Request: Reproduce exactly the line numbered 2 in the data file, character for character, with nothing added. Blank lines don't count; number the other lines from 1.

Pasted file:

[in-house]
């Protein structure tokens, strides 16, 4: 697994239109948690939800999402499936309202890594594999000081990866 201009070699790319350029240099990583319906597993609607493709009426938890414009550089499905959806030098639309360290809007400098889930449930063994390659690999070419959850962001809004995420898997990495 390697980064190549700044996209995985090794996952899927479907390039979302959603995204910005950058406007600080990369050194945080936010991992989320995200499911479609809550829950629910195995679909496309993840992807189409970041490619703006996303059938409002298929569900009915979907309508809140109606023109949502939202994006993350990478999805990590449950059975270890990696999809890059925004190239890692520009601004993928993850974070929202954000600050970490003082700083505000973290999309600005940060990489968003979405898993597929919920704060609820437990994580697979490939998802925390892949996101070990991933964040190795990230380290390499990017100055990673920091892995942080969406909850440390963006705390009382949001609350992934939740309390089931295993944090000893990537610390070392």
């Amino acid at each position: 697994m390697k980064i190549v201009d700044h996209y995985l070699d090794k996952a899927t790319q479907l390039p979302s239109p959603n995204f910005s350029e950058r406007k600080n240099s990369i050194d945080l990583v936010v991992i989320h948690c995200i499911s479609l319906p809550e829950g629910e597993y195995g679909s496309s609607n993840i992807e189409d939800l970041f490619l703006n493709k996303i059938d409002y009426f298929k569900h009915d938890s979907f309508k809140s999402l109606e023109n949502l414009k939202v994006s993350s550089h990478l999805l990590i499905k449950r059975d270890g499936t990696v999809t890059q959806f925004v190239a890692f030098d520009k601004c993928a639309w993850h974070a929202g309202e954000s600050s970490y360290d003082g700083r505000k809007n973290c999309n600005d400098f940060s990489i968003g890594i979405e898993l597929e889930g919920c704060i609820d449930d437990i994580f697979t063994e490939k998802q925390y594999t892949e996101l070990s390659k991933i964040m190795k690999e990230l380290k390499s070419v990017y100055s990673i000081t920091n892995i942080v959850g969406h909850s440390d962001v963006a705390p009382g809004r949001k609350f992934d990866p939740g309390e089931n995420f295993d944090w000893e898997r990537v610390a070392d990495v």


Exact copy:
């Protein structure tokens, strides 16, 4: 697994239109948690939800999402499936309202890594594999000081990866 201009070699790319350029240099990583319906597993609607493709009426938890414009550089499905959806030098639309360290809007400098889930449930063994390659690999070419959850962001809004995420898997990495 390697980064190549700044996209995985090794996952899927479907390039979302959603995204910005950058406007600080990369050194945080936010991992989320995200499911479609809550829950629910195995679909496309993840992807189409970041490619703006996303059938409002298929569900009915979907309508809140109606023109949502939202994006993350990478999805990590449950059975270890990696999809890059925004190239890692520009601004993928993850974070929202954000600050970490003082700083505000973290999309600005940060990489968003979405898993597929919920704060609820437990994580697979490939998802925390892949996101070990991933964040190795990230380290390499990017100055990673920091892995942080969406909850440390963006705390009382949001609350992934939740309390089931295993944090000893990537610390070392």